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Group will ask voters to overturn Ore. business tax hikes

Mitch Lies, Capital Press 6/12/2009

SALEM - Radio personality and Oregon State Director of Americans For Prosperity Jeff Kropf said Friday, June 12, his organization is challenging tax increases adopted this week by the Legislature.

Kropf said Americans for Prosperity and other organizations opposed to the tax increases already are preparing petitions to circulate to voters.

Kropf said the group anticipates no difficulties gathering the 55,000 signatures necessary to place a measure challenging the increases on the November ballot.

Americans for Prosperity is a national organization advocating limited government and free markets on the local, state and national level.

The Oregon Senate one day earlier, on June 11, approved tax increases on corporations and the state's wealthiest households, despite failing to generate a single "yes" vote from Republicans.

Kropf formerly served as a Republican representative from Sublimity.

The increases are contained in two bills: House Bill 3405 raises corporate taxes and House Bill 2649 raises income taxes for households earning more than $250,000.

The revenue-raising bills needed "yes" votes from all 18 Democrats in the 30-member Senate to obtain the supermajority needed to pass.

The two bills are expected to generate $733 million to help fill a $4 billion state budget gap.

HB3405 raises the corporate minimum tax from its current $10 to a minimum of $150 for corporations with less than $500,000 in Oregon sales. The tax is determined on a sliding scale based on gross sales receipts. It caps out at $100,000 for businesses with $100 million in sales.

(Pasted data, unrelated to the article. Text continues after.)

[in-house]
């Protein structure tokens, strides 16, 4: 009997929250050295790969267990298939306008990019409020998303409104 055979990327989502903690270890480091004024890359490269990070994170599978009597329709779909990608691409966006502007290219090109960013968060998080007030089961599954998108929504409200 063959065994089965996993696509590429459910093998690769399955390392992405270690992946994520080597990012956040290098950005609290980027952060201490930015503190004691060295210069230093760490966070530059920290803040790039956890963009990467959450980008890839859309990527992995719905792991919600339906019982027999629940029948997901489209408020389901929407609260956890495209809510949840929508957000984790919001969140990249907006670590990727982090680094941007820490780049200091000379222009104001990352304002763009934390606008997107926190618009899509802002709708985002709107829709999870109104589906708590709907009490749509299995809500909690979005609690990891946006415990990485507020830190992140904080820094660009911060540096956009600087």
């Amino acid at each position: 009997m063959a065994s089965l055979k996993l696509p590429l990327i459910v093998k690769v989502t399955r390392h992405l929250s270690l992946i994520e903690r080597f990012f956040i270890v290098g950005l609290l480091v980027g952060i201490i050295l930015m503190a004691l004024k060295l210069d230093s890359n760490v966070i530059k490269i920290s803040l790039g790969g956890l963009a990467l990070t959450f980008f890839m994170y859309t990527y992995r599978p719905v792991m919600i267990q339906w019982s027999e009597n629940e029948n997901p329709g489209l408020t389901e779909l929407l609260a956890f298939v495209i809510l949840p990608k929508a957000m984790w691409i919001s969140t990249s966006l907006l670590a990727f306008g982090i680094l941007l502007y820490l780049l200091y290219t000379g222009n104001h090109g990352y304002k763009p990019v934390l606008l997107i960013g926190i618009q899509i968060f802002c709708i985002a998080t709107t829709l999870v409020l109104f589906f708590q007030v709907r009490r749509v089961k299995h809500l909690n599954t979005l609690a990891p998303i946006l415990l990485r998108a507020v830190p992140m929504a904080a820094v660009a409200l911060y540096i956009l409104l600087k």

The Oregon Farm Bureau, in a news letter to its members, wrote: "The bottom line is that any of our Oregon Farm Bureau members that are organized as a C-Corp should immediately meet with an accountant to evaluate the pros and cons of reorganizing under a different structure."

HB3405 also raises some filing fees and increases taxes for companies that generate more than $250,000 in taxable income.

Senate Republicans - like House Republicans did previously - roundly rejected the tax increases.

"These taxes will undermine the small businesses that create jobs and help communities around Oregon thrive," said Sen. Chris Telfer, R-Bend.

"We're asking people who are potentially operating at a loss to pay an increase in taxes," said Sen. Jeff Kruse, R-Roseburg.

"We've already lost 40,000 jobs in the timber industry," said Sen. Fred Girod, R-Stayton. "This is ridiculous."

Democrats hailed the package, saying it brings balance to the state's tax structure and is necessary to maintain vital state services.

"It's time to bring more fairness and equity to Oregon's tax code," said Sen. Diane Rosenbaum, D-Portland.

"This state will go into chaos without these bills," said Sen. Alan Bates, D-Ashland.

Gov. Ted Kulongoski applauded the Legislature's actions in a press release issued shortly after the Senate's actions.

"This vote was not easy," Kulongoski said, "but it was necessary to protect our middle class and prevent devastating cuts to programs like education, health care and public safety."
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